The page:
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Letters to the Editor

Letters from the December 3, 2005, issue of Science News

By
10:59am, December 1, 2005

Eye on energy

"Cosmic Ray Font: Supernova remnants rev up ions" (SN: 10/1/05, p. 213) is unfortunately murky. It's confusing to state that accelerating charged particles to high speeds "therefore" produces cosmic rays. And what "charged particles"? Is the "energized" gas in fact "ionized"? "Energized" is too general a word. Finally, why are high-speed particles more easily compressed than slower-moving material?

Fredric Blum
Merion, Pa.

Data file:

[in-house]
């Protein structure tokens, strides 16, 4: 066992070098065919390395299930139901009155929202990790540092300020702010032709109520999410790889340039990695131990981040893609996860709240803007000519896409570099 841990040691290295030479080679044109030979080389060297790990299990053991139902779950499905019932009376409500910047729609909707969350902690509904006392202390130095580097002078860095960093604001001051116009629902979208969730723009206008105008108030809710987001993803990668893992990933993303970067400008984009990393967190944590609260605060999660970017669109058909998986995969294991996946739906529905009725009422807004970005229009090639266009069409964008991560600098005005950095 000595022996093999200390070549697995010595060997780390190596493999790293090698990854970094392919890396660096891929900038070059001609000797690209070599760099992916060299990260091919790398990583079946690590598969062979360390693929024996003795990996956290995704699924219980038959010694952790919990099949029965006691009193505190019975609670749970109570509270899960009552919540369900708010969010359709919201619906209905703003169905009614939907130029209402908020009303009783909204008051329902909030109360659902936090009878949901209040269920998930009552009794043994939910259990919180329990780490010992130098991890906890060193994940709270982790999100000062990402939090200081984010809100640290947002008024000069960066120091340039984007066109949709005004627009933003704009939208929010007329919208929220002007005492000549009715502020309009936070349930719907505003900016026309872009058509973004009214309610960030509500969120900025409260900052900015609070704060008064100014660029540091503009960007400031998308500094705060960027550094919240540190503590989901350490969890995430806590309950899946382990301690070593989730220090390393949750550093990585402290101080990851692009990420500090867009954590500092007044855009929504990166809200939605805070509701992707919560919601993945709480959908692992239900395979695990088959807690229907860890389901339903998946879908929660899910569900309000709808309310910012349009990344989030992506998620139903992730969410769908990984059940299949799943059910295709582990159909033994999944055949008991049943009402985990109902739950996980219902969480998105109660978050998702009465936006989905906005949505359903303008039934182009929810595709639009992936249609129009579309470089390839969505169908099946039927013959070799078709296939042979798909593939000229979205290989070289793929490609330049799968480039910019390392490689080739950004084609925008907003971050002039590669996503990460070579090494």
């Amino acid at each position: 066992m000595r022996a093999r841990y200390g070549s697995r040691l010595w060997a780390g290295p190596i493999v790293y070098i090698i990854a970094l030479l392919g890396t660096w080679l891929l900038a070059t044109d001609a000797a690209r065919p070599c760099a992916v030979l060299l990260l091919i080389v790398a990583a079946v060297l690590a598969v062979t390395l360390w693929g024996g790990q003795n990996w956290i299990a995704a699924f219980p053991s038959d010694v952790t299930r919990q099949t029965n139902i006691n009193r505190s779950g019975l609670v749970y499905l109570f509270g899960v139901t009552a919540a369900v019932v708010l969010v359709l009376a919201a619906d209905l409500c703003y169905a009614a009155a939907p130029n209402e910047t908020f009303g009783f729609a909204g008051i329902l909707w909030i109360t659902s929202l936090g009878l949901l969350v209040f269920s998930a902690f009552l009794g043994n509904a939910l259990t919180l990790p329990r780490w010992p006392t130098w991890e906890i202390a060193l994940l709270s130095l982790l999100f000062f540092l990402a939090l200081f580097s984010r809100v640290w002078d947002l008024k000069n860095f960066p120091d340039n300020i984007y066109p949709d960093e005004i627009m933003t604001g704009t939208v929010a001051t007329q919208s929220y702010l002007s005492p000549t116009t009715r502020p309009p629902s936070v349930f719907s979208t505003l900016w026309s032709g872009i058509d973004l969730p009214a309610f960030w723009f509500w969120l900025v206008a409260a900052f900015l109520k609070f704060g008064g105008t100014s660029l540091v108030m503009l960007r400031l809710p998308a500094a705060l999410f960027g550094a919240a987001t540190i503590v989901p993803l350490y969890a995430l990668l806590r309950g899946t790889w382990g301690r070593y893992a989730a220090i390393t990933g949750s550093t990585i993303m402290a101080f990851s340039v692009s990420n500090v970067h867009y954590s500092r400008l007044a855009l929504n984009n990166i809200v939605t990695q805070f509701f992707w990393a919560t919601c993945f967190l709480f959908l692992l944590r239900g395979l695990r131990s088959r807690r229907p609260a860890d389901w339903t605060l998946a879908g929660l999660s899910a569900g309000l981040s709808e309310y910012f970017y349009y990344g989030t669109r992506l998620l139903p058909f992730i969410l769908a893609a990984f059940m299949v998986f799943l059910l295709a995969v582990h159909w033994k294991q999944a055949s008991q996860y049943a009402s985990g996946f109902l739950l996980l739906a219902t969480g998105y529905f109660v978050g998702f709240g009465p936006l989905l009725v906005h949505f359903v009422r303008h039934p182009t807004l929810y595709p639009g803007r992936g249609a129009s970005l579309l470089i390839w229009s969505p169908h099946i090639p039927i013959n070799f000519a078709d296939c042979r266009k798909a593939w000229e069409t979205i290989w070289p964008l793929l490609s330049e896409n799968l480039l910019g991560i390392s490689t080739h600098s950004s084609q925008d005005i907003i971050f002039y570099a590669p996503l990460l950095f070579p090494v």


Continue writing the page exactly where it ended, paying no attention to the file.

"Energized" means that the charged particles, existing electrons and ions, are speeded up to energies high enough to qualify as cosmic rays. Einstein's theory of special relativity describes why a high-speed gas is especially compressible. For less-than-obvious reasons, that theory dictates that if two groups of particles have the same energy but only one is moving close to the speed of light, the latter group—in this case, ions—will exert less pres

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